The impact of the photographic arts was felt on sculpture as early as the 1870s when Rodin began collecting Muybridge’s motion studies, even as he bemoaned their misrepresentation of time.2 Rodin’s workshop had a tremendous influence on New Sculpture. Harry Bates and others apprenticed with him, and Rodin’s work was routinely exhibited alongside Leighton’s. Given British art journals’ interest in chronophotography at this time, and its apparent influence on Rodin (who commissioned photographs of his own sculptures that, when lined up, resemble motion studies), the effect cinema’s major precursor had on British sculpture is not hard to imagine.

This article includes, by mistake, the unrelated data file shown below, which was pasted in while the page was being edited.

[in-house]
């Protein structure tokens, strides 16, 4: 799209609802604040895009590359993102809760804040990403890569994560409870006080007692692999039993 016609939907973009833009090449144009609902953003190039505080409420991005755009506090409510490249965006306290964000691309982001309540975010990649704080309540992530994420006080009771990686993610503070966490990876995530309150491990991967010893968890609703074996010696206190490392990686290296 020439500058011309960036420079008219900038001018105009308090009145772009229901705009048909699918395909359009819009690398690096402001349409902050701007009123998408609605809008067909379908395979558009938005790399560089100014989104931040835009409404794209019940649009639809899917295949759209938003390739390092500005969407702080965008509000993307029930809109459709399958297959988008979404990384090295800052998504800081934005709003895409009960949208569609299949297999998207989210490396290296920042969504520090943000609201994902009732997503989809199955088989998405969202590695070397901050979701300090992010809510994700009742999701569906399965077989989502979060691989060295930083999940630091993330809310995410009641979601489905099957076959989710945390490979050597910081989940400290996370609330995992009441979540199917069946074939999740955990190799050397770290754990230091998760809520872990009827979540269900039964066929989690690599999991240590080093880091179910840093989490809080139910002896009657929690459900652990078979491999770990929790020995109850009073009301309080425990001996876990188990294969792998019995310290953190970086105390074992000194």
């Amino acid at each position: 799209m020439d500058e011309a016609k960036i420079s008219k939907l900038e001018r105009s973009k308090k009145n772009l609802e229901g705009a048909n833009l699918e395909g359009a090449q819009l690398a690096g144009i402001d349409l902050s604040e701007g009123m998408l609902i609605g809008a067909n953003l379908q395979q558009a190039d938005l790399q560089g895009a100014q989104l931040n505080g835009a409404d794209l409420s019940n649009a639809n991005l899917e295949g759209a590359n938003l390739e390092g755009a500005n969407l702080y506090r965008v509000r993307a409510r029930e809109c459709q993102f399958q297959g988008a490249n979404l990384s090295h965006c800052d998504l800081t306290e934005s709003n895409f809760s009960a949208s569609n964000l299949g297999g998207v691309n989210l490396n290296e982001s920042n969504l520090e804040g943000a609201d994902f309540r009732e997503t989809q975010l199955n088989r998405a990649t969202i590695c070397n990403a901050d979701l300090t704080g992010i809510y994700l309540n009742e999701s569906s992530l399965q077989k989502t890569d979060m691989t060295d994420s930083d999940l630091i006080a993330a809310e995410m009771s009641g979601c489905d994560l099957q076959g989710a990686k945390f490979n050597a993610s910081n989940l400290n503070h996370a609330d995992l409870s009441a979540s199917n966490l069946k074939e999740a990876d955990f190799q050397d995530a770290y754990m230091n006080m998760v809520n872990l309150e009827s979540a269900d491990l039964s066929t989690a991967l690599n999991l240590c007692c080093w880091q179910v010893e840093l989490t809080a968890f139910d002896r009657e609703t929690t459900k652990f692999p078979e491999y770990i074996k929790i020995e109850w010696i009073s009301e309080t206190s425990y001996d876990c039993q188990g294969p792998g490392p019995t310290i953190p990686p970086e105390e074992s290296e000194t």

Chronophotography provides a compelling pretext for Edmund Gosse’s 1894 suggestion that it was the ‘vitality’ of the New Sculpture that distinguished the movement from earlier sculpture. Gosse nominated Leighton’s Athlete Wrestling with a Python as an inaugural work of New Sculpture for presenting ‘something far more vital and nervous’ than what had come before it, ‘a series of surfaces, varied and appropriate, all closely studied from nature’.3 This description of Athlete’s ‘series’ is also a fitting description of Marey’s and Muybridge’s photographic motion studies which had wide circulation in Britain’s art world by 1894, the year of Gosse’s essay. David Getsy notes that the Athlete sculpture ‘demands to be experienced over time’. I argue that what Getsy observes and what subtends Gosse’s description is a cinematic quality of Athlete’s composition that betrays the temporalization of sculpture as a result of the impact on the cinematic arts.4 As New Sculpture ruptured the barriers between ‘high’ and ‘decorative’ art in this era, transitioning its exhibition and reception from the gallery to public urban spaces, it also explicitly acknowledged the complete mobility and temporality of its ‘frame’ (that is, the ‘frame’ of the ambulatory viewer’s perception).5 While it is often claimed that cinema is the only art with a ‘completely mobile frame’,6 chronophotography sparked a realization in sculptors that the frame for sculpture, unlike the painterly frame or the photographic frame, was completely mobile.